Election debate: Five things from Johnson v Corbyn head-to-head

Boris Johnson and Jeremy Corbyn Image copyright Reuters

The first election debate between Boris Johnson and Jeremy Corbyn saw a dash of anger, an unsettling amount of laughter, and thankfully no tears.

Here are five key moments from the hour-long ITV programme:

The NHS and Brexit

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Media captionMoment Corbyn produces ‘NHS dossier’

Jeremy Corbyn was always likely to attack Boris Johnson over his familiar claim that the NHS is going to be thrown open to US pharmaceutical giants as the price of a post-Brexit trade deal.

The PM has labelled this a conspiracy theory in the past, but the Labour leader had come armed with a visual aid – a redacted account of “secret meetings” the government had with US trade officials, “in which they were proposing to open up our NHS markets, as they call them, to Americans”.

It provoked the first real flare-up of the debate.

Mr Johnson said it was “absolute nonsense” and “completely untrue”, adding, for good measure, “our NHS will never be for sale”.

You can read our fact check on both parties’ claims about the NHS here.

The monarchy

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Media captionBoris Johnson says monarchy “beyond reproach”

Another tense item up for discussion among politicians right now is Prince Andrew and the ongoing questions regarding his relationship with US businessman and convicted sex offender Jeffrey Epstein.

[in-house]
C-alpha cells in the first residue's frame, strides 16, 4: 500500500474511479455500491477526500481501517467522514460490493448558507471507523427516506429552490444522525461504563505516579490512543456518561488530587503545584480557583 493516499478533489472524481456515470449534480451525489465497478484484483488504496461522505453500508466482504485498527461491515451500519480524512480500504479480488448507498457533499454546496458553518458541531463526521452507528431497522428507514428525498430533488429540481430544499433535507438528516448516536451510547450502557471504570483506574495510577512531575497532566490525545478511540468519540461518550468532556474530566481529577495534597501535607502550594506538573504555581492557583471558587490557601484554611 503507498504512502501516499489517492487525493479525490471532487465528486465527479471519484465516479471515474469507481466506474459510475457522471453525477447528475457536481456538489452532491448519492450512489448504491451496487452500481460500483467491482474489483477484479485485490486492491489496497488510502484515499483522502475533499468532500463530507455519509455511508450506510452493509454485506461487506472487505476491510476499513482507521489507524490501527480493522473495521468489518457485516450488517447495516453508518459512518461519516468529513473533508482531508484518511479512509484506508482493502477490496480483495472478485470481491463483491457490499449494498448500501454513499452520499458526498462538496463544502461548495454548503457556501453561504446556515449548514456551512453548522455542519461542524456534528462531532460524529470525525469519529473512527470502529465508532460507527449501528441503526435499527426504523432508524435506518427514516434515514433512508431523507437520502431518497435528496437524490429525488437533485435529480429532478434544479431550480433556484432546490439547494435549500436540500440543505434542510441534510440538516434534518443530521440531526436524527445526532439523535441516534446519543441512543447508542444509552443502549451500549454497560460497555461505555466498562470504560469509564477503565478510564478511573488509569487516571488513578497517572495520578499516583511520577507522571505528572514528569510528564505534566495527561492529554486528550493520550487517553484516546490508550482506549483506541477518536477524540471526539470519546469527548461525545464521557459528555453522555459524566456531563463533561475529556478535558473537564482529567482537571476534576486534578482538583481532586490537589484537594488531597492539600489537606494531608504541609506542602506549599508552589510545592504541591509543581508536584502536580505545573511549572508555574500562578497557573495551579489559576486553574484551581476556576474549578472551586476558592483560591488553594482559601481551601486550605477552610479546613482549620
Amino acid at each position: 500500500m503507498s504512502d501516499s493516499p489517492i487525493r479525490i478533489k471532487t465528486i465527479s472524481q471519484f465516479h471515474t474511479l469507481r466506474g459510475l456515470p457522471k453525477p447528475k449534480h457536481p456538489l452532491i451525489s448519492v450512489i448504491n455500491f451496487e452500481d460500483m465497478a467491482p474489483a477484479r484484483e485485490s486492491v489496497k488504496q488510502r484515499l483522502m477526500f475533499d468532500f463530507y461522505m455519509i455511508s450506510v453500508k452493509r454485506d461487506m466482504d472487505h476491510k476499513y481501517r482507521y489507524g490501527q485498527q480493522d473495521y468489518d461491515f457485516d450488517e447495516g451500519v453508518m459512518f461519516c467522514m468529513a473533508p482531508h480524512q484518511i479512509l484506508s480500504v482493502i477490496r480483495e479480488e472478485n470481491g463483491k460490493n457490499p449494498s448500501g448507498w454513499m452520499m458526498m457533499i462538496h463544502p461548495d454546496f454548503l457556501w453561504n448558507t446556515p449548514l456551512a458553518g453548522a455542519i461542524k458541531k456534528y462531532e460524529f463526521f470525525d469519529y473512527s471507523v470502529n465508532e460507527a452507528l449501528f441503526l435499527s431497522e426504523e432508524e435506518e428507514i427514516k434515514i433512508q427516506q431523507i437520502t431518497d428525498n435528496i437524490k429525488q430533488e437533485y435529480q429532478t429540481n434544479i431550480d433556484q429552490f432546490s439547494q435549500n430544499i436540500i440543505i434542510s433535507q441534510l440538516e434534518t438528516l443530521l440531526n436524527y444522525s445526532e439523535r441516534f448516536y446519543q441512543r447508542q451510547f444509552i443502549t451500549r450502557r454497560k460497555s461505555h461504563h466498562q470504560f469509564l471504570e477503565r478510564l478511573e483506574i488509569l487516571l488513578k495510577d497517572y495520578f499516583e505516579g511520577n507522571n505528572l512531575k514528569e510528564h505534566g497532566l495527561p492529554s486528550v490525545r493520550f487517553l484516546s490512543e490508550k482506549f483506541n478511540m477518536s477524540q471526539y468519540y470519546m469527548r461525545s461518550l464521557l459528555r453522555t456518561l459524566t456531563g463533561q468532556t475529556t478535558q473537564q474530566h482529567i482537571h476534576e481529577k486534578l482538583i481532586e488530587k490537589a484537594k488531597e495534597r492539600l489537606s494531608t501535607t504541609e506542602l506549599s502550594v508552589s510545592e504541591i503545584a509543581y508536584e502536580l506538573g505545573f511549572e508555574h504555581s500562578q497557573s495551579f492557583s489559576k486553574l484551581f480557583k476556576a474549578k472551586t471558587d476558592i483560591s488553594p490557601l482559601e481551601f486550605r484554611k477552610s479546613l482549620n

In this debate, the exchange started innocently enough, with a quickfire question to both leaders about what they thought of the monarchy.

Mr Corbyn faced some boos, but applause too, when he said: “Needs a bit of improvement.”

But with Prince Andrew’s BBC Newsnight interview fresh in people’s minds, Mr Johnson received a similar response when he said: “The institution of the monarchy is beyond reproach.”

The pair were then asked if the prince himself was beyond reproach, to which Mr Corbyn said the focus should be on the victims first.

“I think there are very, very serious questions that must be answered and nobody should be above the law,” he added.

Mr Johnson said “all our sympathies” should be with the victims of Epstein, before adding: “The law must certainly take its course.”

The handshake

Image copyright Reuters Image caption ITV’s Julie Etchingham encouraged the leaders to shake hands

The two leaders were questioned on the tone of the debate in the run-up to the election – something that has dogged Westminster for many months.

But ITV’s host Julie Etchingham tried a new tactic to solve the ongoing bad blood between rival parties.

She asked Mr Johnson and Mr Corbyn if they would “make a gesture”

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